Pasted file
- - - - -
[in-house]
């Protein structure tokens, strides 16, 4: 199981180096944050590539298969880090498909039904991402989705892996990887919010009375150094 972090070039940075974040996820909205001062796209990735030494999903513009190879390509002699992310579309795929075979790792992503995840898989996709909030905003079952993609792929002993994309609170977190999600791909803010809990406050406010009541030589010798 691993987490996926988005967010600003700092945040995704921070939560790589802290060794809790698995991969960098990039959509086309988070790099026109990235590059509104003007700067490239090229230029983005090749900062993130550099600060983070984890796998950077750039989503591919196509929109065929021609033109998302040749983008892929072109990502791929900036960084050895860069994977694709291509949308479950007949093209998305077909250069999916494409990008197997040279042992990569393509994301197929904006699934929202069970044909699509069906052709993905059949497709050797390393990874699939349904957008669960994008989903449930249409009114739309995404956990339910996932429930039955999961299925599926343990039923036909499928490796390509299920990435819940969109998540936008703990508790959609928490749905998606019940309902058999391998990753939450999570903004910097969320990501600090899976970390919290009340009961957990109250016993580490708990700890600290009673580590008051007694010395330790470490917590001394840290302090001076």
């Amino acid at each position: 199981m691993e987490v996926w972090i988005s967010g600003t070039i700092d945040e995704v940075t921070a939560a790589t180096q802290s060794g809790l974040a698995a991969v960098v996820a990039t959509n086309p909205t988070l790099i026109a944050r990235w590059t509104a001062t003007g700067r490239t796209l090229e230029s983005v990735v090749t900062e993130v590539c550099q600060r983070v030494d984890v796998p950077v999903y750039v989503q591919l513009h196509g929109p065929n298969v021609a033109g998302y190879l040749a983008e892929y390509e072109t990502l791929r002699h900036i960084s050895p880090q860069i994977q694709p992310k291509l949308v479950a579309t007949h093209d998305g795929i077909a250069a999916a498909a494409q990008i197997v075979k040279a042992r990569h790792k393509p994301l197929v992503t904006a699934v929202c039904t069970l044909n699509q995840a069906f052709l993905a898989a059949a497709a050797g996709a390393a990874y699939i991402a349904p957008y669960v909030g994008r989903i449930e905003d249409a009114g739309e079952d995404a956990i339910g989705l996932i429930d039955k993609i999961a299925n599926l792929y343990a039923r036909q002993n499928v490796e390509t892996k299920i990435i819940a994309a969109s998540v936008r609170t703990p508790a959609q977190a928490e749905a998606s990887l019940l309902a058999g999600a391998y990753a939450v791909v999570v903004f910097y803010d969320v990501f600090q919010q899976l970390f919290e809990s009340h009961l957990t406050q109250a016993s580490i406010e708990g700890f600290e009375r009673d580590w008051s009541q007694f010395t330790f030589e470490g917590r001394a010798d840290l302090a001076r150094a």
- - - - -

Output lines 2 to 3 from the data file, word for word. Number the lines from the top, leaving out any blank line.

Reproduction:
């Protein structure tokens, strides 16, 4: 199981180096944050590539298969880090498909039904991402989705892996990887919010009375150094 972090070039940075974040996820909205001062796209990735030494999903513009190879390509002699992310579309795929075979790792992503995840898989996709909030905003079952993609792929002993994309609170977190999600791909803010809990406050406010009541030589010798 691993987490996926988005967010600003700092945040995704921070939560790589802290060794809790698995991969960098990039959509086309988070790099026109990235590059509104003007700067490239090229230029983005090749900062993130550099600060983070984890796998950077750039989503591919196509929109065929021609033109998302040749983008892929072109990502791929900036960084050895860069994977694709291509949308479950007949093209998305077909250069999916494409990008197997040279042992990569393509994301197929904006699934929202069970044909699509069906052709993905059949497709050797390393990874699939349904957008669960994008989903449930249409009114739309995404956990339910996932429930039955999961299925599926343990039923036909499928490796390509299920990435819940969109998540936008703990508790959609928490749905998606019940309902058999391998990753939450999570903004910097969320990501600090899976970390919290009340009961957990109250016993580490708990700890600290009673580590008051007694010395330790470490917590001394840290302090001076």
């Amino acid at each position: 199981m691993e987490v996926w972090i988005s967010g600003t070039i700092d945040e995704v940075t921070a939560a790589t180096q802290s060794g809790l974040a698995a991969v960098v996820a990039t959509n086309p909205t988070l790099i026109a944050r990235w590059t509104a001062t003007g700067r490239t796209l090229e230029s983005v990735v090749t900062e993130v590539c550099q600060r983070v030494d984890v796998p950077v999903y750039v989503q591919l513009h196509g929109p065929n298969v021609a033109g998302y190879l040749a983008e892929y390509e072109t990502l791929r002699h900036i960084s050895p880090q860069i994977q694709p992310k291509l949308v479950a579309t007949h093209d998305g795929i077909a250069a999916a498909a494409q990008i197997v075979k040279a042992r990569h790792k393509p994301l197929v992503t904006a699934v929202c039904t069970l044909n699509q995840a069906f052709l993905a898989a059949a497709a050797g996709a390393a990874y699939i991402a349904p957008y669960v909030g994008r989903i449930e905003d249409a009114g739309e079952d995404a956990i339910g989705l996932i429930d039955k993609i999961a299925n599926l792929y343990a039923r036909q002993n499928v490796e390509t892996k299920i990435i819940a994309a969109s998540v936008r609170t703990p508790a959609q977190a928490e749905a998606s990887l019940l309902a058999g999600a391998y990753a939450v791909v999570v903004f910097y803010d969320v990501f600090q919010q899976l970390f919290e809990s009340h009961l957990t406050q109250a016993s580490i406010e708990g700890f600290e009375r009673d580590w008051s009541q007694f010395t330790f030589e470490g917590r001394a010798d840290l302090a001076r150094a």